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How do you find out what kind of critter is digging up holes in the backyard lawn? I get holes in the ground, and it results in small piles of dirt here & there
by W L Last activity date:
Many holes/tunnels dug are located along edges of concrete sidewalks.
I reach down, sometimes see holes revealed, other times I pull aside the dirt pile but can't find a trace of an actual hole in the ground that leads underground.
I live in Castro Valley, which long ago was full of orchards, live a couple miles away from a creek. Maybe every 6+ months, I'll spot a deer or two. Rarely I'll find a possum or raccoon, most of the time I'll see birds, cats, dogs, squirrels. Holes look too big for birds to be digging f/worms/insects, fence/gates are too high for most dogs to get over into the backyard. Cats can get by but I can't picture them making so many holes. I'm guessing gophers, since I do sometimes find holes leading underground.
Note: They don't seem to fear the GrassSeed, WeedNFeed, Ortho poison on the lawns. Maybe those poisons/fertilizers never penetrate that low into the ground so as to bother/harm underground burrowers?
How do I find the culprits & get rid of them f/good?
Ask your friends
2 years ago, we had the landscaping done, 25 tons of dirt & concrete from around the house removed & new concrete laid down. When the lawns were done, new sod was laid down. Looked beautiful. Today, it's nearly back to the sad state it was back before the landscaping job. A once beautiful dwarf fescue lawn is now spotted with empty spots due to the annual spread of clover & other weeds, & in the front, running grass, clover, foxtail. I do put down Weed n Feed Plus 2 Weedkiller, use Ortho water-based poisons that kill weeds but not lawn, & do spot treatments with Weed-B-Gone in the rock gardens, yet no one poison kills all the weeds. Now we have this stupid issue with dug up holes! I wish I could water more often; however, Alameda County claims we're in drought conditions despite all the rain we got during Winter & imposes mandatory water rationing. The more water used, the greater chance of getting bumped up to next fee bracket. It's so expensive maintaining a lawn!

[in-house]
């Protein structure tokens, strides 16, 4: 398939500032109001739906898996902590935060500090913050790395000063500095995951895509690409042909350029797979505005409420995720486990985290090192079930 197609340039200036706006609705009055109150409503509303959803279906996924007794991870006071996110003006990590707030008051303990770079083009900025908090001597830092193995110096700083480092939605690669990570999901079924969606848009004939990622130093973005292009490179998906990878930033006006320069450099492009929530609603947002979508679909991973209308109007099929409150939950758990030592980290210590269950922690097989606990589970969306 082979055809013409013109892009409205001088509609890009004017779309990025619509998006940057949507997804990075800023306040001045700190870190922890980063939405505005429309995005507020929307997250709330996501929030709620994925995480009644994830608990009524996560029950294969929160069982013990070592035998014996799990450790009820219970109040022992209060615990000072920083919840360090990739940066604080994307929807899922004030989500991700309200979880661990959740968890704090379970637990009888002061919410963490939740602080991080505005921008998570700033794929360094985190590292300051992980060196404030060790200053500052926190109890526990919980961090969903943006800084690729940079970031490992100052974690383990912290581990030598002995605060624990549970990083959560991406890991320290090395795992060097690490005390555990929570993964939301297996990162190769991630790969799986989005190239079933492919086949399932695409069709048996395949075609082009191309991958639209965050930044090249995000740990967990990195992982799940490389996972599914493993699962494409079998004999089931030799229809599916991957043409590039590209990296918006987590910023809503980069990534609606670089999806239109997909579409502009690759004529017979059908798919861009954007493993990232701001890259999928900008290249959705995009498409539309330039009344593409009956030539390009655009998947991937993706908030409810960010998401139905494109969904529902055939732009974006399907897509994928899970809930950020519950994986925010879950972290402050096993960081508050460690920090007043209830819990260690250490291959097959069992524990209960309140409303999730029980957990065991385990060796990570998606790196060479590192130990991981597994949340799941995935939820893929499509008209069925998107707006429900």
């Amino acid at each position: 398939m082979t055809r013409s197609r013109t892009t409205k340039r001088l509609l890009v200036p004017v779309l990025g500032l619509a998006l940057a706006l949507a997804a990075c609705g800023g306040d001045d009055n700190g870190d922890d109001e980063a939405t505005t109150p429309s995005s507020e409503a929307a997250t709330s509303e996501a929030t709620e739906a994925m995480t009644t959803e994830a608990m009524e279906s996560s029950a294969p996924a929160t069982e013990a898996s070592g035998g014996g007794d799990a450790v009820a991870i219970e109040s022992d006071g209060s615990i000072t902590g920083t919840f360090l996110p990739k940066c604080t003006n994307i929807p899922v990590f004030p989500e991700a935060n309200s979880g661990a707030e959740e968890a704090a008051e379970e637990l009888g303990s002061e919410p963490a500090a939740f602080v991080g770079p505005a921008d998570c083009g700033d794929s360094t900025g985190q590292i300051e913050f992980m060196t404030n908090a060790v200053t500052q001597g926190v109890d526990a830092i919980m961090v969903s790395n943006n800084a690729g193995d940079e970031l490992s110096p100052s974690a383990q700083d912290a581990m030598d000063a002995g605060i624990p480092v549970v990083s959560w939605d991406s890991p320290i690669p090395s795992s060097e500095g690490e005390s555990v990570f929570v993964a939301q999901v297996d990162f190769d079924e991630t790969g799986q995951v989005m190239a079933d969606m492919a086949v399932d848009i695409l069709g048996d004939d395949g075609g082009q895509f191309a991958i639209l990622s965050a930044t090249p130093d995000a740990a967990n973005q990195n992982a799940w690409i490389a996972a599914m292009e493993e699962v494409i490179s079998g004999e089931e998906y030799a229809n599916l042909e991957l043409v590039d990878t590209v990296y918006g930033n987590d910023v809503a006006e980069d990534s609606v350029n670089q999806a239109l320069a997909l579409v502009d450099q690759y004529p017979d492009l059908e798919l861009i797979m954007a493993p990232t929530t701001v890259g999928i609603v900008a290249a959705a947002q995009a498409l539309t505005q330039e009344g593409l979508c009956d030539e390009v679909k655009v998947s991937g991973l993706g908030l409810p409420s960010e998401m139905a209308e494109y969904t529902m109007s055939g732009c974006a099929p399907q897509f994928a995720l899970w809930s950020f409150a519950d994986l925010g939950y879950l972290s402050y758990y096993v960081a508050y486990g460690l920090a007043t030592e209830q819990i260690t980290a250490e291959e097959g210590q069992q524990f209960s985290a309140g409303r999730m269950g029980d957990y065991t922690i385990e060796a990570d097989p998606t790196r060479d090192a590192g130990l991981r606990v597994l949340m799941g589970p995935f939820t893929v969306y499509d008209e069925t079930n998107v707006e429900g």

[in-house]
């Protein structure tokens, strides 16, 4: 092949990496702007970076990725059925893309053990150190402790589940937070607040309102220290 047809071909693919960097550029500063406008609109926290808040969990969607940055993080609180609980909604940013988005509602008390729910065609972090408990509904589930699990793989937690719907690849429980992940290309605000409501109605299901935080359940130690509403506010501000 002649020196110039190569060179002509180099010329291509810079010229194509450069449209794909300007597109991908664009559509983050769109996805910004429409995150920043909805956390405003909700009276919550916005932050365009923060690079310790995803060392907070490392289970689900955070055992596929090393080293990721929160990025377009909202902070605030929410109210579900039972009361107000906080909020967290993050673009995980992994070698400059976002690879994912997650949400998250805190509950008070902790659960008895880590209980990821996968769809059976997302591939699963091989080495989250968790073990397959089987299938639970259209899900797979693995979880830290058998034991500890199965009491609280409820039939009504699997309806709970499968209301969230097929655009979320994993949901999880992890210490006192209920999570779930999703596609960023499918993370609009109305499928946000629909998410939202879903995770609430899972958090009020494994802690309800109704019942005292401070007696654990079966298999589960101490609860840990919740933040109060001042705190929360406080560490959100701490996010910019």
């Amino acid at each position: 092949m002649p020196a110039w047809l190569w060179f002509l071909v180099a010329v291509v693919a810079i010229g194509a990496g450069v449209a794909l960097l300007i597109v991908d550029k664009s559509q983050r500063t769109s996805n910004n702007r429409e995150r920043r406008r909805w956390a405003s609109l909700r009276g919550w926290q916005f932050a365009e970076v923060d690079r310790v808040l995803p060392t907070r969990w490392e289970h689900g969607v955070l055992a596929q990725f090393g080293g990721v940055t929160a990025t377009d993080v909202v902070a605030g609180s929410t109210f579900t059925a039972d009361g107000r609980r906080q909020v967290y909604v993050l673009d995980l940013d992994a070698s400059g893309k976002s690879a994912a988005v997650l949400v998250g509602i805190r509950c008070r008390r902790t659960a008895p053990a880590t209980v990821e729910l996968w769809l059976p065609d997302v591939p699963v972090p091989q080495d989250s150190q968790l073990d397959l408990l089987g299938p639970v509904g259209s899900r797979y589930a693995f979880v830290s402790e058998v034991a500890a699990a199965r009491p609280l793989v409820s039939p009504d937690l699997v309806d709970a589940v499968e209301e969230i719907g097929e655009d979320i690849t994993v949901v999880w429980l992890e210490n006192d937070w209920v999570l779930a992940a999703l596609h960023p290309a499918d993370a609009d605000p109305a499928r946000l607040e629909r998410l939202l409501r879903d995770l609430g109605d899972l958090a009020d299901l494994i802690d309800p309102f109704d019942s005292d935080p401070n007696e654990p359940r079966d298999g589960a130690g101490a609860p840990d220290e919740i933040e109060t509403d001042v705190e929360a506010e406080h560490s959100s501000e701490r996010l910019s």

by W L |
Animals such as moles, rabbits, gophers, snakes, mice, and other rodents can wreck some serious havoc to a lawn. Though some of these species act as traveling lawn pest control agents by eating up insects as they hunt, these critter tend to tear up your yard in the process. Without the ability to identify the criiter by sight, I suspect moles may be your culprit, because they dig two types of holes -- feeding tunnels just one or two inches beneath the surface of the lawn and more permanent living chambers about 6 to 10 inches beneath the surface from which mounds of earth are thrown up at intervals. The most effective method for controlling moles is the use of lethal traps, though this method is also time-consuming. Pick up a couple at your garden center and test them out. Remember too that keeping your lawn healthy with frequent mowing, watering, fertilization, and aeration can deter certain species and help your lawn survive others.
Answered in 18 hoursby Manage My Life |
We all like critters, we just don't like them destroying our yards and gardens. I found a couple of web sites that may prove useful. One for identification of your critters and the second has advise for what to do about it. Hope it helps!
Answered in 1 hoursby Manage My Life |
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